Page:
Cholodenko and Elmes also discussed how the camera would move. “We decided that subtle moves motivated by the characters would be most appropriate,” he says. “We tried to stay away from grander and more subjective moves. That meant that we used the Steadicam and the dolly a lot to move subtly with the actors, but didn’t use cranes, for the most part.”

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Bill Murray. Photo by Jojo Whilden.

Elmes relied on his operator, David Crone, and second operator Patrick Ruth. “I operate sometimes because it’s great to see the scene unfold through the lens,” says Elmes. “But both our operators were great and I trusted them completely. Most of the movie was shot with just one camera, but when it came to the more complicated scenes—five people around a dinner table—we used two cameras simultaneously to get coverage. That’s where it gets complicated, but we condensed and simplified where we could.”

Those dinner scenes were the most challenging in the miniseries, says Elmes. In the miniseries’ first hour there are seven night dinner scenes in the kitchen, each with three and sometimes four characters. “Although it was a nice kitchen, it wasn’t very big,” he says. “Once you have the actors, crew and dollies in there, it gets crowded pretty quickly.”

That this kitchen worked so well was due in large part to the prep Elmes and Cholodenko did. “On weekends, when we could be alone in the house, Lisa and I talked through the kitchen scenes,” says Elmes. “We figured out how each scene would unfold and what we could do with the photography to support the drama. There was a moment in one scene where Olive jumps up, grabs the plates and crosses to the sink, and we knew that the axis of her movement would show us where the camera needed to be for the scene.”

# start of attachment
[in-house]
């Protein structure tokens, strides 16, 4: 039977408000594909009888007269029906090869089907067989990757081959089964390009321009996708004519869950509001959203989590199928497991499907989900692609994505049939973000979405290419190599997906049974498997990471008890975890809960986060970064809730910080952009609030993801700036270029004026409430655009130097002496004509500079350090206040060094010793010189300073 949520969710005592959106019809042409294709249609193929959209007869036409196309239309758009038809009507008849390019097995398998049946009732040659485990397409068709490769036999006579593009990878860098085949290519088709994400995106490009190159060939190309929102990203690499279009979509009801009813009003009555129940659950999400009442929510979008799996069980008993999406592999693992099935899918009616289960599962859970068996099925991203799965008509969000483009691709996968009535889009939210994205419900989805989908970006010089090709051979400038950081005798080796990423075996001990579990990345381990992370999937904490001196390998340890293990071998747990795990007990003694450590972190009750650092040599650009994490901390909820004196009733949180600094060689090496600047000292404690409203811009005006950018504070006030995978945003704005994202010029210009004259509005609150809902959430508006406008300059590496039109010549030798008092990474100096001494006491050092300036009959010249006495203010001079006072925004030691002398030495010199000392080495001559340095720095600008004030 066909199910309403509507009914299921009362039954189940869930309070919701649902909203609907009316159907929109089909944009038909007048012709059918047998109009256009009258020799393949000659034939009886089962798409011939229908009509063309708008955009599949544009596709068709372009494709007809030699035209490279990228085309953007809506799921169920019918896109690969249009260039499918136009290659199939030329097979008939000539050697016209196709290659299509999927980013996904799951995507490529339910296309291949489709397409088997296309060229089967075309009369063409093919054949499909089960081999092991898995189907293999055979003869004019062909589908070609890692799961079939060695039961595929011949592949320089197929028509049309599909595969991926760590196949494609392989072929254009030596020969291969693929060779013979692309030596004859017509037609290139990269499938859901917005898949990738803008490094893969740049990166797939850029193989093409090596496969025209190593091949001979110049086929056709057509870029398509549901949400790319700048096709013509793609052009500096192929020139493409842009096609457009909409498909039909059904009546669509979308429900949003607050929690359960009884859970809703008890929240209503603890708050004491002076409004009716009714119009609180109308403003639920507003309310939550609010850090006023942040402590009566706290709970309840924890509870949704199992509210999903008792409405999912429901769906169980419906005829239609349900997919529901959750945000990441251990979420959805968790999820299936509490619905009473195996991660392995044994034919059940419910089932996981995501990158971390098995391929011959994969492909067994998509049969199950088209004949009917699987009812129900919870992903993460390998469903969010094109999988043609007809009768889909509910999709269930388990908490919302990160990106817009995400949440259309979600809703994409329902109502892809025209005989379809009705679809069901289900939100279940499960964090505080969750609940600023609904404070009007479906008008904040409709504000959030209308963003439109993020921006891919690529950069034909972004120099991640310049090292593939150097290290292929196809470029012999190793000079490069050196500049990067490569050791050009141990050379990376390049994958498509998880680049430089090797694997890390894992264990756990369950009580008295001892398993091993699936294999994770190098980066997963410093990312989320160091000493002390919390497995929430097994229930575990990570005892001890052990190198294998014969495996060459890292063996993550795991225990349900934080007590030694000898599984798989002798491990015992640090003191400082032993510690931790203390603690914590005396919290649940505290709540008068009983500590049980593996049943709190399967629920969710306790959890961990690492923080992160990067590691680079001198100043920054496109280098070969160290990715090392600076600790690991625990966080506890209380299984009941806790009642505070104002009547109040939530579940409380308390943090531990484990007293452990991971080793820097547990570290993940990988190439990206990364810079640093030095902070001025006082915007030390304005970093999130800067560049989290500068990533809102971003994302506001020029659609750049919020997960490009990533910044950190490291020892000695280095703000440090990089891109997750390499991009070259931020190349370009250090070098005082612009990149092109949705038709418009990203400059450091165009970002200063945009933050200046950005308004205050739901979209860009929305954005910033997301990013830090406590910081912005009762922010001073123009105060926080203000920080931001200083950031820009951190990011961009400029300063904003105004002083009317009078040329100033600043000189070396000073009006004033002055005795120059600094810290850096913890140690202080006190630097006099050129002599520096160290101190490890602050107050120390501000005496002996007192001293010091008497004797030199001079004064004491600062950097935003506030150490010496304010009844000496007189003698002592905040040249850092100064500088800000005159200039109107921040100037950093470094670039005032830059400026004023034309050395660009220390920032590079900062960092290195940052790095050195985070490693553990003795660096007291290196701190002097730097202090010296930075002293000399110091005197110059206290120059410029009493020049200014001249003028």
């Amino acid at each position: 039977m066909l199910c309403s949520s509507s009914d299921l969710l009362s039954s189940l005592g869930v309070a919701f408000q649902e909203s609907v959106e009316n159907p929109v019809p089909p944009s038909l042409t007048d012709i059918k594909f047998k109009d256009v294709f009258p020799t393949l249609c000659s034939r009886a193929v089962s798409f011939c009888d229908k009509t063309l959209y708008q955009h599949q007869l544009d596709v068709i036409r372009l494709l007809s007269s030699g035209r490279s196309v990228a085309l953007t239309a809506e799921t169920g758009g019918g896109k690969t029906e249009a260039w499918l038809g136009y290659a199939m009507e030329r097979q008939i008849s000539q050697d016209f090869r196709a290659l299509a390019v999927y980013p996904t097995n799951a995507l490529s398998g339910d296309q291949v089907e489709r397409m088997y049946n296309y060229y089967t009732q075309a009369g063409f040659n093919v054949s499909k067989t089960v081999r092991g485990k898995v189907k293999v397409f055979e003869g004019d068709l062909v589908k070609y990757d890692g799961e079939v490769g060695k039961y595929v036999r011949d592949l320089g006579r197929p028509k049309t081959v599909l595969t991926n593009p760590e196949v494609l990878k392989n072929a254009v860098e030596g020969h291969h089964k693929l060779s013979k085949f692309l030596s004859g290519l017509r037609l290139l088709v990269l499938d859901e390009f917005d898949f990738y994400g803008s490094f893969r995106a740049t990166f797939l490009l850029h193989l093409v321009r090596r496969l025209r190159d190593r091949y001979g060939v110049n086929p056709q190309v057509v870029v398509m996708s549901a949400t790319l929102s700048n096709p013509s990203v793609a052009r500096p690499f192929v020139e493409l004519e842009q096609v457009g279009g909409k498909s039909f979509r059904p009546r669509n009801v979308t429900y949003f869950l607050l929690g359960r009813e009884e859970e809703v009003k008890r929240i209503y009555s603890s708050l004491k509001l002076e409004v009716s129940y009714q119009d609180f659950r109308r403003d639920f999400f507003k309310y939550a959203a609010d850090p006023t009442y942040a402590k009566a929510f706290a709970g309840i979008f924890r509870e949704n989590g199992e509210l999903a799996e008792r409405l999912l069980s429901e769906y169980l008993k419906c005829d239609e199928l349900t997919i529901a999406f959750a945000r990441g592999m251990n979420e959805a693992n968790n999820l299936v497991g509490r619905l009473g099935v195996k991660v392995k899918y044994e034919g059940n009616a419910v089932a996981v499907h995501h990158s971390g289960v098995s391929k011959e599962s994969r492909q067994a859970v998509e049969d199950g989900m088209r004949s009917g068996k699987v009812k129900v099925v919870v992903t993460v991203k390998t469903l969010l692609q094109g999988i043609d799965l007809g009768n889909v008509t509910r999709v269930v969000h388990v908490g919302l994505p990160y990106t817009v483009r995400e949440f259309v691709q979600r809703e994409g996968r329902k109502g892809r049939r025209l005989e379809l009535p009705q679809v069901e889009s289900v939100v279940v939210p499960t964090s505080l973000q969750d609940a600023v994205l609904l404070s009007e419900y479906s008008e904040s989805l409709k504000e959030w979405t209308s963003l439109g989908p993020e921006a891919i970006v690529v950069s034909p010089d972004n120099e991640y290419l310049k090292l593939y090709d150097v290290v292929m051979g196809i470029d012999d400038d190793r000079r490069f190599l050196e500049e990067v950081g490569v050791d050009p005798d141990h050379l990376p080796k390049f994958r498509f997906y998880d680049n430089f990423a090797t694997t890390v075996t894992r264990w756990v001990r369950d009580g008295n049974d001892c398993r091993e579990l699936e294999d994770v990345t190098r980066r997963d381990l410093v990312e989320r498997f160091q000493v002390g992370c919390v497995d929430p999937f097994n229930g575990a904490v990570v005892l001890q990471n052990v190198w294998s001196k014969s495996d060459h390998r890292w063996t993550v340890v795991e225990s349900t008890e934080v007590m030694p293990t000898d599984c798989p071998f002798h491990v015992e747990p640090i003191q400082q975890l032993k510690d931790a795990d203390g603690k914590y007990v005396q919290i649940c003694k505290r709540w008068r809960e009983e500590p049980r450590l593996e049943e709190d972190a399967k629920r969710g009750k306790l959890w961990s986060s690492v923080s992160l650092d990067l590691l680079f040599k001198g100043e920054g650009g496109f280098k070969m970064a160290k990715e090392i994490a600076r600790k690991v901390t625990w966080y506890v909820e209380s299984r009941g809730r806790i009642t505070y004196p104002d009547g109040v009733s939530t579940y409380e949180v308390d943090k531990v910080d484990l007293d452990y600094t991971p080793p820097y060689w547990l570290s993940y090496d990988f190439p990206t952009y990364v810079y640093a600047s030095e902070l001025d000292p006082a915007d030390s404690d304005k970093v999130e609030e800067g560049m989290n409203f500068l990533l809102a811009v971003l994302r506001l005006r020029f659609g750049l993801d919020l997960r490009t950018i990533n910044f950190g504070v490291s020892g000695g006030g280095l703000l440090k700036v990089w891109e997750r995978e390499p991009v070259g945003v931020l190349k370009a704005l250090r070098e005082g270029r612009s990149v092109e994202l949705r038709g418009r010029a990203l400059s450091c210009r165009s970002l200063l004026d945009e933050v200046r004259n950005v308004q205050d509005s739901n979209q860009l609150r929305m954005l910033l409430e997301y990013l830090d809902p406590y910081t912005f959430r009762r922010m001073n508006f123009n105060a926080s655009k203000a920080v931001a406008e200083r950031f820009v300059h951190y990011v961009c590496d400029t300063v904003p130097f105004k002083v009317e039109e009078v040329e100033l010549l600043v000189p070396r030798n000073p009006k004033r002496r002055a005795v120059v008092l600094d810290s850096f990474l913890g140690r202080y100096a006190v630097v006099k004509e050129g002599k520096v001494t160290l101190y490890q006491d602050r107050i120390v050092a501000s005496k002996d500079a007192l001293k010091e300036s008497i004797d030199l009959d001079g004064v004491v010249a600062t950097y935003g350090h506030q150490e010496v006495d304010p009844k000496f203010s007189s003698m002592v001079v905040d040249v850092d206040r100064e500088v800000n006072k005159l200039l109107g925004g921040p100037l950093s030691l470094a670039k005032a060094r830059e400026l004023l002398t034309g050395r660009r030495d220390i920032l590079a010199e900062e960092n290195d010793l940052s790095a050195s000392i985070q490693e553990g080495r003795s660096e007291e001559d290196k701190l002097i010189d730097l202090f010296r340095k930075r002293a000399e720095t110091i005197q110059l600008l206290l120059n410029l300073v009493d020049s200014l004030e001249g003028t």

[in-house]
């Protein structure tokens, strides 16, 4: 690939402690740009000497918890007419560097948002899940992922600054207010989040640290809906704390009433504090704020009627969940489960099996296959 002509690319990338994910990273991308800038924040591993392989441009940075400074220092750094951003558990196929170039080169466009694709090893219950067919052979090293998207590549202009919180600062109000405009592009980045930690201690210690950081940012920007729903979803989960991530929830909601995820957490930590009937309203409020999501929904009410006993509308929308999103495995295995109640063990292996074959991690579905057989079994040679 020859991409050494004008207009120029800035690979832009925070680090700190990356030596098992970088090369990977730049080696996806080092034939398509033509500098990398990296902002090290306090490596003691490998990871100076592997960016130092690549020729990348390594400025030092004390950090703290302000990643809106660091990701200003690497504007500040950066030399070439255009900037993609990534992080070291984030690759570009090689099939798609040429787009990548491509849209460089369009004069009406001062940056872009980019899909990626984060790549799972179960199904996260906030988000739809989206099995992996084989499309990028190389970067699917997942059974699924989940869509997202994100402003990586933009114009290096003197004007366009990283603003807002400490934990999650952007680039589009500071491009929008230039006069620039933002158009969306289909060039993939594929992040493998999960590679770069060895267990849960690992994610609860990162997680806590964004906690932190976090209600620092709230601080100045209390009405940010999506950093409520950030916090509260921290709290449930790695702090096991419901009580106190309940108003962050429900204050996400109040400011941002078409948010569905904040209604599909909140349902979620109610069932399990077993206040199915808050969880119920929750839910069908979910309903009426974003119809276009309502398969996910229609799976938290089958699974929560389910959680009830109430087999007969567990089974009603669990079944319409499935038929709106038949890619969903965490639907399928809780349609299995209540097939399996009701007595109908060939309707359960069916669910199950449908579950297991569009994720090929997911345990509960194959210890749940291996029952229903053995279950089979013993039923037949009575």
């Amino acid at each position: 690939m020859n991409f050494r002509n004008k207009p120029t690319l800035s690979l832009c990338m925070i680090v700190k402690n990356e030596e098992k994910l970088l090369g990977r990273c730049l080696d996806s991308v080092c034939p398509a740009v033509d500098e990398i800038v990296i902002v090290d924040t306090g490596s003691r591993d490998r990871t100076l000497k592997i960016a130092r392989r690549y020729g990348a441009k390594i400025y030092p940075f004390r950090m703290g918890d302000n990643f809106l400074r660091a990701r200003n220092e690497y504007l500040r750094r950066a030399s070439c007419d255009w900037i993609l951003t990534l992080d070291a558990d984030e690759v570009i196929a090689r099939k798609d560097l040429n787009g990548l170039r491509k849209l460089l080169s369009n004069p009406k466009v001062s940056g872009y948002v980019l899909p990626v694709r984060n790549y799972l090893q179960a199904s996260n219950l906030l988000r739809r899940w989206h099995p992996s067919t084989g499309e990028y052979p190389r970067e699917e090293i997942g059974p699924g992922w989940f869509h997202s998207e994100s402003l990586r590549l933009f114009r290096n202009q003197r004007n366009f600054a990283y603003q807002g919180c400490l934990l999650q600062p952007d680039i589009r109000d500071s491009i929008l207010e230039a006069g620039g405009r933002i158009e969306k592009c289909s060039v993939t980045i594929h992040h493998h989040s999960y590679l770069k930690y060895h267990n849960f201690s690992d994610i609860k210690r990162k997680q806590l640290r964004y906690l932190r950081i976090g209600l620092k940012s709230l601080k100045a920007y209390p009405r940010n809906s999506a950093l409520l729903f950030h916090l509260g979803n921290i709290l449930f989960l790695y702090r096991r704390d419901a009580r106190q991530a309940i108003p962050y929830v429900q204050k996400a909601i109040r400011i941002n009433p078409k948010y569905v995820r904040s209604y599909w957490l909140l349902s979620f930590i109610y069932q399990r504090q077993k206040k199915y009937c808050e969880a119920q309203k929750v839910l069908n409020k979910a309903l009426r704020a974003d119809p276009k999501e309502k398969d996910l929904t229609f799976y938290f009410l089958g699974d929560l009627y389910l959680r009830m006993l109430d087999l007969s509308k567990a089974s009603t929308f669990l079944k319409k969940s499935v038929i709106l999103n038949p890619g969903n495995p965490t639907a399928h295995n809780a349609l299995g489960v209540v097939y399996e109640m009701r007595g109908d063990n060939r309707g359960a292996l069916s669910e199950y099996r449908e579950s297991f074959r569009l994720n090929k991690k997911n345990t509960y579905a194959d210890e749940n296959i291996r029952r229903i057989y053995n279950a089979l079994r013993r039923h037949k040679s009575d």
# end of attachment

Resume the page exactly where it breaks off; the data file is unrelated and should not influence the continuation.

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Frances McDormand. Photo by Jojo Whilden.

“Way ahead of shooting, we had a plan to keep the vision fresh and avoid duplicate setups,” he adds. “We brought life and freshness to the scenes based on what the actors needed to do.”

For Elmes, the most enjoyable part of shooting Olive Kitteridge is the reason that viewers will also appreciate the most. “It’s a character-driven story,” he says. “It’s about life in this town and the relationships. That’s why I took time to look at their faces. Portraiture was really key to me.”

The filmmakers used the unsettled New England weather and dramatic seasonal changes to reflect the lives of the characters. “Olive found the most peace working in her garden, where her nurturing provided the most satisfying results,” says Elmes. “I took it as my challenge to see these changes reflected in her face.”

Olive Kitteridge will air on HBO on Nov. 2 and 3.